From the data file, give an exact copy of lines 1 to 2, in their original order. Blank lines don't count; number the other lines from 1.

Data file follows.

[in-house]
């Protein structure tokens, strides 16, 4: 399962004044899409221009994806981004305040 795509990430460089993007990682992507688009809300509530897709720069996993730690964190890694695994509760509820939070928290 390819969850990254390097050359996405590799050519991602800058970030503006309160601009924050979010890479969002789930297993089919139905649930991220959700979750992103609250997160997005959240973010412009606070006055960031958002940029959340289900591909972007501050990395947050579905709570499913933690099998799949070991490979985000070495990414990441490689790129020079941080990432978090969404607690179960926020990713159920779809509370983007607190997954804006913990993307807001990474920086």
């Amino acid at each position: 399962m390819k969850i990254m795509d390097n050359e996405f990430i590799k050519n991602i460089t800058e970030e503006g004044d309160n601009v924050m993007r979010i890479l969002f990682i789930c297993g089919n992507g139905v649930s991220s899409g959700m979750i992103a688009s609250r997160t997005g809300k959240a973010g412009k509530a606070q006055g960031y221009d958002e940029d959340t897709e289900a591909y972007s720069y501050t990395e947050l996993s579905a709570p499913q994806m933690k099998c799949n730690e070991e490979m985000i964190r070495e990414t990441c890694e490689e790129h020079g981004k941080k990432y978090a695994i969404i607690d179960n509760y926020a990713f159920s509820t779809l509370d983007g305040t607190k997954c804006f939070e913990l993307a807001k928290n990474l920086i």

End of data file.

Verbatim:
[in-house]
């Protein structure tokens, strides 16, 4: 399962004044899409221009994806981004305040 795509990430460089993007990682992507688009809300509530897709720069996993730690964190890694695994509760509820939070928290 390819969850990254390097050359996405590799050519991602800058970030503006309160601009924050979010890479969002789930297993089919139905649930991220959700979750992103609250997160997005959240973010412009606070006055960031958002940029959340289900591909972007501050990395947050579905709570499913933690099998799949070991490979985000070495990414990441490689790129020079941080990432978090969404607690179960926020990713159920779809509370983007607190997954804006913990993307807001990474920086």